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A severe shortage of gravesites in Jerusalem has forced some local burial societies to adopt high-density burial methods - which are not always looked on favorably by the families of the deceased.

The problem is so far confined to Ashkenazi cemeteries; Sephardi cemeteries still have space left for traditional graves. Thus Ashkenazim who want a traditional Jewish burial can opt to be interred in a Sephardi cemetery instead. But that usually means a Sephardi burial ceremony as well.

The main Sephardi cemetery's land reserves are expected to be exhausted in about another year and a half as well, after which Sephardim, too, will have to get used to high-density burials - unless they choose interment by one of the smaller burial societies, which still have plots to spare.

Altogether, Jerusalem has 16 burial societies. The two largest are the main Ashkenazi and Sephardi societies, while all the others serve specific subgroups, for instance Afghani, Georgian and Yemenite Jews.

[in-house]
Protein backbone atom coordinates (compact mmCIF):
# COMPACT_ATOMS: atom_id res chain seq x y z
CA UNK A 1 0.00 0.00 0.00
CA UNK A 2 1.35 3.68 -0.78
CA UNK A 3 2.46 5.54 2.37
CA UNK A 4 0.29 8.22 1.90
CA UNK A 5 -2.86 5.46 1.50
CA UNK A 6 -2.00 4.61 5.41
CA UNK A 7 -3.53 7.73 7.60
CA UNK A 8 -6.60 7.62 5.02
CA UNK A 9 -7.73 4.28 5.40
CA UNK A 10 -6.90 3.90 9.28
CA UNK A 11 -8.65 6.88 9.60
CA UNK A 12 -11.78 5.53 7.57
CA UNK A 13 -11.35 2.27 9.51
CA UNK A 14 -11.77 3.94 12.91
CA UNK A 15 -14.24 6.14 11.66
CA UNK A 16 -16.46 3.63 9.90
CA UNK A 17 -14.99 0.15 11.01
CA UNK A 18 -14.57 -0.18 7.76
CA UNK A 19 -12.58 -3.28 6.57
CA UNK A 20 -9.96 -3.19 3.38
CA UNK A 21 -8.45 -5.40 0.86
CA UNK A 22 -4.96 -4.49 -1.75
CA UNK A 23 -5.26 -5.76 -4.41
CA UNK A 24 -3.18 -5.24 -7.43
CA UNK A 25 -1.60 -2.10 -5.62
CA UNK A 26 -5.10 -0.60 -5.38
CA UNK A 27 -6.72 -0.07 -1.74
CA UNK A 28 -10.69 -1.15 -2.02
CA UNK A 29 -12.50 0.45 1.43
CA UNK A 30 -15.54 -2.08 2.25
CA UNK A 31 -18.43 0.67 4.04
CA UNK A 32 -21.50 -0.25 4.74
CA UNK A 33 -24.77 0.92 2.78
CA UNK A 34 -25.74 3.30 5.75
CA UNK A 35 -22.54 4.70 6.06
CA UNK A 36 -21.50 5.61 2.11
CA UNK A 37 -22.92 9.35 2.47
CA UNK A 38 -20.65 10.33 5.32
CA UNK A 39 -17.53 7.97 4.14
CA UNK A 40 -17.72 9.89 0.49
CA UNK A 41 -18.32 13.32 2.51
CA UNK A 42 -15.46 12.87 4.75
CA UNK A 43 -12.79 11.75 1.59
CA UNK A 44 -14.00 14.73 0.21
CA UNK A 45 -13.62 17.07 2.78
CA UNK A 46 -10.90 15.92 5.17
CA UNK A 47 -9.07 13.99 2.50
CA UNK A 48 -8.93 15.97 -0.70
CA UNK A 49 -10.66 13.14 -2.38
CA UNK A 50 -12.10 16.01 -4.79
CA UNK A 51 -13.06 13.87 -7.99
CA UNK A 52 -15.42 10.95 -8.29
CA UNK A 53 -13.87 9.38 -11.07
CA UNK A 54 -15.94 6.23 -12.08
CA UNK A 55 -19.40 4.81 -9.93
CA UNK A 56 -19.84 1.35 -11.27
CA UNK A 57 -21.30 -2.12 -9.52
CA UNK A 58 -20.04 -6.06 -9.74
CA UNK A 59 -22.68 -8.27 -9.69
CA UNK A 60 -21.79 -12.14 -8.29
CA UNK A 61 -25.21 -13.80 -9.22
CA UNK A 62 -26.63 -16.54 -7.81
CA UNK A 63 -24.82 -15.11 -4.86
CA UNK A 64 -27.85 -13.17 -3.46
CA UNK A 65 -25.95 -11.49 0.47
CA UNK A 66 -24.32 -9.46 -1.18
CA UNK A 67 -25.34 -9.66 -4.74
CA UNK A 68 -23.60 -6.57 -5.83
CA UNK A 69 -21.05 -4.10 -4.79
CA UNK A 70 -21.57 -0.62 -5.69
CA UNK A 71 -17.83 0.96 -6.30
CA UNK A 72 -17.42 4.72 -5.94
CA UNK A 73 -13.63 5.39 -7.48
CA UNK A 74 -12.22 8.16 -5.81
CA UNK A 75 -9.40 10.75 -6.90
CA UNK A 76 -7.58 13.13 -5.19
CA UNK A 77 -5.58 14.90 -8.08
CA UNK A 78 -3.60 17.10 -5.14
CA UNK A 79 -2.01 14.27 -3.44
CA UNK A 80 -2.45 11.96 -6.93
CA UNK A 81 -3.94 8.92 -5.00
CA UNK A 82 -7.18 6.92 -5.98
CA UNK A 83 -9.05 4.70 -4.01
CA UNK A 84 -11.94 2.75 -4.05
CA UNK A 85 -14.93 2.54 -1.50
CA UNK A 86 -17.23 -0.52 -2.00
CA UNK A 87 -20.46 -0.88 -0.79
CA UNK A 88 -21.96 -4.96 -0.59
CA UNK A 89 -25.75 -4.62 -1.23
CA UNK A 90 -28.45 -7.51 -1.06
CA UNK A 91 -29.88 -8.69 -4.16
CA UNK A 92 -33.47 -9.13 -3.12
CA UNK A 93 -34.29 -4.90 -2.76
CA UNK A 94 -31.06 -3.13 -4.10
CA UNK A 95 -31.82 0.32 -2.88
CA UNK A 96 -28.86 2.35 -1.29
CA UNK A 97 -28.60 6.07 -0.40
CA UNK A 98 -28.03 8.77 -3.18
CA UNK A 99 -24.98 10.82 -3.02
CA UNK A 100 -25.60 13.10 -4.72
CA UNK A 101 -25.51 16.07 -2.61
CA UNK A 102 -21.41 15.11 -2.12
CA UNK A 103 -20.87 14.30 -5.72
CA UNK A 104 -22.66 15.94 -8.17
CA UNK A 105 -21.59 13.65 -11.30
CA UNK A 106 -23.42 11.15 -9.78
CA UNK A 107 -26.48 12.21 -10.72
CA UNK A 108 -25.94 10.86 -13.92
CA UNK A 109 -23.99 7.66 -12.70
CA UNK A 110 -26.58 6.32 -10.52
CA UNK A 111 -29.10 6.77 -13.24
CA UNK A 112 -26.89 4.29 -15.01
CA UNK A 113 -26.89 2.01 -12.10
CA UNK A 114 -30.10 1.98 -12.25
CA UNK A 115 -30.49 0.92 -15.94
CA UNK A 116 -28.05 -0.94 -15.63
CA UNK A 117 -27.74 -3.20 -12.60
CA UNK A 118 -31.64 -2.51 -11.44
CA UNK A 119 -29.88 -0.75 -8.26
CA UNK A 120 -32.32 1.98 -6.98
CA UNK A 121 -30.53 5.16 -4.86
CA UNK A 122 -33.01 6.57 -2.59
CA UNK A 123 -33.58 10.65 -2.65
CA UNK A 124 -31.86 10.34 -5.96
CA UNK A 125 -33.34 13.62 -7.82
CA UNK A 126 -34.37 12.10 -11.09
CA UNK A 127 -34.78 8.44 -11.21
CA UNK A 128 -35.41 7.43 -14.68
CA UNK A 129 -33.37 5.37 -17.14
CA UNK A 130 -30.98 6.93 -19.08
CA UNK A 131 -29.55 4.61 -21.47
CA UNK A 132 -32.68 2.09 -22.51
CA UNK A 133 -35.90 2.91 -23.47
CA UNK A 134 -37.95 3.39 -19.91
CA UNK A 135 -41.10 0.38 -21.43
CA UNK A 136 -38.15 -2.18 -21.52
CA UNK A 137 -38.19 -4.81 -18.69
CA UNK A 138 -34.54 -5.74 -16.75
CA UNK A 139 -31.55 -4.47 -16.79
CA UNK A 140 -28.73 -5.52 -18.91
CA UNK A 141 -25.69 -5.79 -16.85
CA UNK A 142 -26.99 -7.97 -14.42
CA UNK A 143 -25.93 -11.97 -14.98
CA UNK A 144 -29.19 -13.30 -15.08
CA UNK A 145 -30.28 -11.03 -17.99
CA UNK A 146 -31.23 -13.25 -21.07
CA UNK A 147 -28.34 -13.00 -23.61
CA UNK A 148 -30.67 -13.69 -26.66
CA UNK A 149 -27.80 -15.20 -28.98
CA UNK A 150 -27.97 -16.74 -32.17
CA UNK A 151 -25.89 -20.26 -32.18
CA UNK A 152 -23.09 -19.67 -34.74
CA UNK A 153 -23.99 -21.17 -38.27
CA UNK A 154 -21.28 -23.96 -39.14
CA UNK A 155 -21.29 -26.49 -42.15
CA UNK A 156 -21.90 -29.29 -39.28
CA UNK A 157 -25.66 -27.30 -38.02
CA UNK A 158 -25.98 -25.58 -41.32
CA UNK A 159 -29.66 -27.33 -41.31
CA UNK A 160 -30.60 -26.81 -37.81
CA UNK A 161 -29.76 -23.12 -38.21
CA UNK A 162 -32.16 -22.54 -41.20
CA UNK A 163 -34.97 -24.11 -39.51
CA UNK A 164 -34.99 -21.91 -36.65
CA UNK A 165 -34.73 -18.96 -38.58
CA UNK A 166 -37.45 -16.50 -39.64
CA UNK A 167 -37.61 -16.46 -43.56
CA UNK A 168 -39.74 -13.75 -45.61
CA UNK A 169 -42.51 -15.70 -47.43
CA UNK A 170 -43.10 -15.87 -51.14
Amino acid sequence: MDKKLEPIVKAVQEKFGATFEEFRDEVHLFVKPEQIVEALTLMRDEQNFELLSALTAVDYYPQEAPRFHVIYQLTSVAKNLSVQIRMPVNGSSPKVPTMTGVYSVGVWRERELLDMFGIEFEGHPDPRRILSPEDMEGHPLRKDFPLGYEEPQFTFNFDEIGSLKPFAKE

Three types of high-density burials

Three types of high-density burials are practiced in Israel: double burials, in which spouses are buried in the same grave, one atop the other; niche burials, where the grave is a niche dug into a wall; and multistory burials, in which graves are place in the floors of each story of an above-ground building.

The shortage of gravesites in Israel will not end anytime soon. Though a plan to allocate another 50 dunams (about 12.4 acres ) to existing cemeteries is moving through the approval process, Sephardi burial society director Yossi Gil said that in the best-case scenario, it will be ready only in another two and a half years - and is expected to be completely occupied in a mere seven years.

Another, larger expansion - of 250 dunams - is at a much earlier stage of the approval process.

But in the long run, said Hananya Shahar, who runs the Ashkenazi society, there will be no choice but to move to high-density burial for everyone.